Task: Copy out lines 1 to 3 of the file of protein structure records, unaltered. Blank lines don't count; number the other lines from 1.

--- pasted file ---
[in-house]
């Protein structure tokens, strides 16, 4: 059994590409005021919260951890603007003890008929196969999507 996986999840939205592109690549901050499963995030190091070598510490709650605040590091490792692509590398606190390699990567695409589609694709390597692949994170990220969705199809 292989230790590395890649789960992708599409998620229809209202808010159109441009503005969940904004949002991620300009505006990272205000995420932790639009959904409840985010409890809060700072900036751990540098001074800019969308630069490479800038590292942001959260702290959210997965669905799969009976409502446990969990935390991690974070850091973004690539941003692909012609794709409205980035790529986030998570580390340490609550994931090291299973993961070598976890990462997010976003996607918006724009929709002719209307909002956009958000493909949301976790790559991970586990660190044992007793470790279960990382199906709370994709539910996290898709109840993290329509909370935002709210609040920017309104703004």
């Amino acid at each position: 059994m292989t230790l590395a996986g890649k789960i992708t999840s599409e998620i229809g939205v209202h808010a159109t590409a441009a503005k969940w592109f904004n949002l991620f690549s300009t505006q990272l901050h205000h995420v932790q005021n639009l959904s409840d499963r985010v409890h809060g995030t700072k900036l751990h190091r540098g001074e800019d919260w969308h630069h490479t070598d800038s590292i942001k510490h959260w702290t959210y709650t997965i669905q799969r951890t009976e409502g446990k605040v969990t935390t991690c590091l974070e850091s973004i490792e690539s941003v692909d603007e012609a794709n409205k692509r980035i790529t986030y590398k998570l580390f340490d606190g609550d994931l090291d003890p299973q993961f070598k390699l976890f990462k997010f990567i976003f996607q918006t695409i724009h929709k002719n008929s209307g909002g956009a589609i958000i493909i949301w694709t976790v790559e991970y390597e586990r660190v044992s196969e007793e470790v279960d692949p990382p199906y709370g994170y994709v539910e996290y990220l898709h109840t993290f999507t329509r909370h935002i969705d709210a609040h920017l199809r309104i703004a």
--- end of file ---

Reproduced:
[in-house]
């Protein structure tokens, strides 16, 4: 059994590409005021919260951890603007003890008929196969999507 996986999840939205592109690549901050499963995030190091070598510490709650605040590091490792692509590398606190390699990567695409589609694709390597692949994170990220969705199809 292989230790590395890649789960992708599409998620229809209202808010159109441009503005969940904004949002991620300009505006990272205000995420932790639009959904409840985010409890809060700072900036751990540098001074800019969308630069490479800038590292942001959260702290959210997965669905799969009976409502446990969990935390991690974070850091973004690539941003692909012609794709409205980035790529986030998570580390340490609550994931090291299973993961070598976890990462997010976003996607918006724009929709002719209307909002956009958000493909949301976790790559991970586990660190044992007793470790279960990382199906709370994709539910996290898709109840993290329509909370935002709210609040920017309104703004």
């Amino acid at each position: 059994m292989t230790l590395a996986g890649k789960i992708t999840s599409e998620i229809g939205v209202h808010a159109t590409a441009a503005k969940w592109f904004n949002l991620f690549s300009t505006q990272l901050h205000h995420v932790q005021n639009l959904s409840d499963r985010v409890h809060g995030t700072k900036l751990h190091r540098g001074e800019d919260w969308h630069h490479t070598d800038s590292i942001k510490h959260w702290t959210y709650t997965i669905q799969r951890t009976e409502g446990k605040v969990t935390t991690c590091l974070e850091s973004i490792e690539s941003v692909d603007e012609a794709n409205k692509r980035i790529t986030y590398k998570l580390f340490d606190g609550d994931l090291d003890p299973q993961f070598k390699l976890f990462k997010f990567i976003f996607q918006t695409i724009h929709k002719n008929s209307g909002g956009a589609i958000i493909i949301w694709t976790v790559e991970y390597e586990r660190v044992s196969e007793e470790v279960d692949p990382p199906y709370g994170y994709v539910e996290y990220l898709h109840t993290f999507t329509r909370h935002i969705d709210a609040h920017l199809r309104i703004a």